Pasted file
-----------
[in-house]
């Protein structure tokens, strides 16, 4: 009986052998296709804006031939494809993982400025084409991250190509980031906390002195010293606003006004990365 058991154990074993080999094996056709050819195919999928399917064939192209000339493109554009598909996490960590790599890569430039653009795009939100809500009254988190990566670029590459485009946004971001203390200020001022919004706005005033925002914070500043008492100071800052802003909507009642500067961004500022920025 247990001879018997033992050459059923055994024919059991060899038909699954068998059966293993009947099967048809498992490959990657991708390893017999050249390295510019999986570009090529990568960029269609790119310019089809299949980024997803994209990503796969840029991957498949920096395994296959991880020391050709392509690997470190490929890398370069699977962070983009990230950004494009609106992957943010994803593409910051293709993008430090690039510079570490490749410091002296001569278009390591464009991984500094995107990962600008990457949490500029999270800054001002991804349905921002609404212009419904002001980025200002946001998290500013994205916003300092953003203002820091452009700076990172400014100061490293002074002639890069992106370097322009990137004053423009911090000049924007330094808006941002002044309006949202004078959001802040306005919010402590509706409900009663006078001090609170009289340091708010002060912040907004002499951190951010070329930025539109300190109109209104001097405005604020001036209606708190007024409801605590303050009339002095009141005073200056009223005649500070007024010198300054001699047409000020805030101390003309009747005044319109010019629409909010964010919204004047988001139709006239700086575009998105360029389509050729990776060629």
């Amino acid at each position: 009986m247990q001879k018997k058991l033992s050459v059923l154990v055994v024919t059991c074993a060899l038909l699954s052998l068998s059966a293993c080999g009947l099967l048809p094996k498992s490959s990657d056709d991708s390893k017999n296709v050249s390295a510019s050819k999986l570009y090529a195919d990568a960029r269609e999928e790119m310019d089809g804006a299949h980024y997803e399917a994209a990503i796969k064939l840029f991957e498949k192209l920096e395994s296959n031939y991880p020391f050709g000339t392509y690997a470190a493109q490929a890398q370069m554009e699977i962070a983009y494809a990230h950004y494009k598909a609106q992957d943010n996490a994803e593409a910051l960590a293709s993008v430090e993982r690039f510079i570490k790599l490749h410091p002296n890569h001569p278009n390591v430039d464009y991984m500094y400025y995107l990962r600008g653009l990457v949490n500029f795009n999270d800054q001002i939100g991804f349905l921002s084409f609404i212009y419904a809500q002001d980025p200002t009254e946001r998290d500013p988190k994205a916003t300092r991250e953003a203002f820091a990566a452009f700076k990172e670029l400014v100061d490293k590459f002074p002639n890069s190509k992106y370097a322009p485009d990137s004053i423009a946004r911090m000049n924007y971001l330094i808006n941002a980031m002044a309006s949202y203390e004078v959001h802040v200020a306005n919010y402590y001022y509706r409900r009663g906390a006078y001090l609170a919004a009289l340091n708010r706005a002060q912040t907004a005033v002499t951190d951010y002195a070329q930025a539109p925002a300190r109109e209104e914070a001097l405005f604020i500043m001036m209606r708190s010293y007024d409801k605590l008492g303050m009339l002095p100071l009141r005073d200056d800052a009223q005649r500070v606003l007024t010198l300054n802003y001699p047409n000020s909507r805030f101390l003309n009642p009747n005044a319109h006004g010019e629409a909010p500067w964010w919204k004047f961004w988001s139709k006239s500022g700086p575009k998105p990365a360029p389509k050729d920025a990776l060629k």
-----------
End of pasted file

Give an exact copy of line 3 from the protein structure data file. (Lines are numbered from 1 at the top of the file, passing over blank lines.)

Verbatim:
């Amino acid at each position: 009986m247990q001879k018997k058991l033992s050459v059923l154990v055994v024919t059991c074993a060899l038909l699954s052998l068998s059966a293993c080999g009947l099967l048809p094996k498992s490959s990657d056709d991708s390893k017999n296709v050249s390295a510019s050819k999986l570009y090529a195919d990568a960029r269609e999928e790119m310019d089809g804006a299949h980024y997803e399917a994209a990503i796969k064939l840029f991957e498949k192209l920096e395994s296959n031939y991880p020391f050709g000339t392509y690997a470190a493109q490929a890398q370069m554009e699977i962070a983009y494809a990230h950004y494009k598909a609106q992957d943010n996490a994803e593409a910051l960590a293709s993008v430090e993982r690039f510079i570490k790599l490749h410091p002296n890569h001569p278009n390591v430039d464009y991984m500094y400025y995107l990962r600008g653009l990457v949490n500029f795009n999270d800054q001002i939100g991804f349905l921002s084409f609404i212009y419904a809500q002001d980025p200002t009254e946001r998290d500013p988190k994205a916003t300092r991250e953003a203002f820091a990566a452009f700076k990172e670029l400014v100061d490293k590459f002074p002639n890069s190509k992106y370097a322009p485009d990137s004053i423009a946004r911090m000049n924007y971001l330094i808006n941002a980031m002044a309006s949202y203390e004078v959001h802040v200020a306005n919010y402590y001022y509706r409900r009663g906390a006078y001090l609170a919004a009289l340091n708010r706005a002060q912040t907004a005033v002499t951190d951010y002195a070329q930025a539109p925002a300190r109109e209104e914070a001097l405005f604020i500043m001036m209606r708190s010293y007024d409801k605590l008492g303050m009339l002095p100071l009141r005073d200056d800052a009223q005649r500070v606003l007024t010198l300054n802003y001699p047409n000020s909507r805030f101390l003309n009642p009747n005044a319109h006004g010019e629409a909010p500067w964010w919204k004047f961004w988001s139709k006239s500022g700086p575009k998105p990365a360029p389509k050729d920025a990776l060629k």